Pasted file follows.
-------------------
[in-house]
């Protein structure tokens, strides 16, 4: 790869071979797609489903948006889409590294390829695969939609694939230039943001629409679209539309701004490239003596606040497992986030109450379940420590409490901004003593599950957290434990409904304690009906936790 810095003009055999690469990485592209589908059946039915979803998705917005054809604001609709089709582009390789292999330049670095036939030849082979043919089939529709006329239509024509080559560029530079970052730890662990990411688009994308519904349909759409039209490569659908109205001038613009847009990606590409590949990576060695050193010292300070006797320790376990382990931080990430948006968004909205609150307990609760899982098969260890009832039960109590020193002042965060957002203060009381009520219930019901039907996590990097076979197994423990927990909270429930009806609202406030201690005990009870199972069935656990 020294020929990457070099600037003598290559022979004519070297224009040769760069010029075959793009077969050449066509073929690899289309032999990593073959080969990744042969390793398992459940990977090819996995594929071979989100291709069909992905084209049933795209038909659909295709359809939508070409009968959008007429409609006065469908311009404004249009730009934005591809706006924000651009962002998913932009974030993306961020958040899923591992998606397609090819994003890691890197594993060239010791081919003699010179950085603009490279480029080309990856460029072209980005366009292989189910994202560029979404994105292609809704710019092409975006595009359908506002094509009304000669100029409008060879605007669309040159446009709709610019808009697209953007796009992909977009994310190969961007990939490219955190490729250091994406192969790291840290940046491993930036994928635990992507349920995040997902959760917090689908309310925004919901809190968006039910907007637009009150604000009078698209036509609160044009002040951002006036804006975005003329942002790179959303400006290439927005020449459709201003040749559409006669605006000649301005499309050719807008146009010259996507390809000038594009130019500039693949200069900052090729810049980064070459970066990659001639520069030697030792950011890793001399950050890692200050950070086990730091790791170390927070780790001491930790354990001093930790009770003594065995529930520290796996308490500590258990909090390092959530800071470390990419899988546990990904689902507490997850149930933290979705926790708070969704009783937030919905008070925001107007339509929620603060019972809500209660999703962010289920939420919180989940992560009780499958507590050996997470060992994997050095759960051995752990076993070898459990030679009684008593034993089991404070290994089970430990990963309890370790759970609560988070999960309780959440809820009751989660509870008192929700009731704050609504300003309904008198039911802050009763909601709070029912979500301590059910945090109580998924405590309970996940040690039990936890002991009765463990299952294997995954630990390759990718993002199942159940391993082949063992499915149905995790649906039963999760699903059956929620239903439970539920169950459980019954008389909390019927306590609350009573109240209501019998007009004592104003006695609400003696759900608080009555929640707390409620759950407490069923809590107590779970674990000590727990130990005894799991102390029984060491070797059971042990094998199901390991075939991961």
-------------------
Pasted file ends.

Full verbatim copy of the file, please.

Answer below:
[in-house]
């Protein structure tokens, strides 16, 4: 790869071979797609489903948006889409590294390829695969939609694939230039943001629409679209539309701004490239003596606040497992986030109450379940420590409490901004003593599950957290434990409904304690009906936790 810095003009055999690469990485592209589908059946039915979803998705917005054809604001609709089709582009390789292999330049670095036939030849082979043919089939529709006329239509024509080559560029530079970052730890662990990411688009994308519904349909759409039209490569659908109205001038613009847009990606590409590949990576060695050193010292300070006797320790376990382990931080990430948006968004909205609150307990609760899982098969260890009832039960109590020193002042965060957002203060009381009520219930019901039907996590990097076979197994423990927990909270429930009806609202406030201690005990009870199972069935656990 020294020929990457070099600037003598290559022979004519070297224009040769760069010029075959793009077969050449066509073929690899289309032999990593073959080969990744042969390793398992459940990977090819996995594929071979989100291709069909992905084209049933795209038909659909295709359809939508070409009968959008007429409609006065469908311009404004249009730009934005591809706006924000651009962002998913932009974030993306961020958040899923591992998606397609090819994003890691890197594993060239010791081919003699010179950085603009490279480029080309990856460029072209980005366009292989189910994202560029979404994105292609809704710019092409975006595009359908506002094509009304000669100029409008060879605007669309040159446009709709610019808009697209953007796009992909977009994310190969961007990939490219955190490729250091994406192969790291840290940046491993930036994928635990992507349920995040997902959760917090689908309310925004919901809190968006039910907007637009009150604000009078698209036509609160044009002040951002006036804006975005003329942002790179959303400006290439927005020449459709201003040749559409006669605006000649301005499309050719807008146009010259996507390809000038594009130019500039693949200069900052090729810049980064070459970066990659001639520069030697030792950011890793001399950050890692200050950070086990730091790791170390927070780790001491930790354990001093930790009770003594065995529930520290796996308490500590258990909090390092959530800071470390990419899988546990990904689902507490997850149930933290979705926790708070969704009783937030919905008070925001107007339509929620603060019972809500209660999703962010289920939420919180989940992560009780499958507590050996997470060992994997050095759960051995752990076993070898459990030679009684008593034993089991404070290994089970430990990963309890370790759970609560988070999960309780959440809820009751989660509870008192929700009731704050609504300003309904008198039911802050009763909601709070029912979500301590059910945090109580998924405590309970996940040690039990936890002991009765463990299952294997995954630990390759990718993002199942159940391993082949063992499915149905995790649906039963999760699903059956929620239903439970539920169950459980019954008389909390019927306590609350009573109240209501019998007009004592104003006695609400003696759900608080009555929640707390409620759950407490069923809590107590779970674990000590727990130990005894799991102390029984060491070797059971042990094998199901390991075939991961």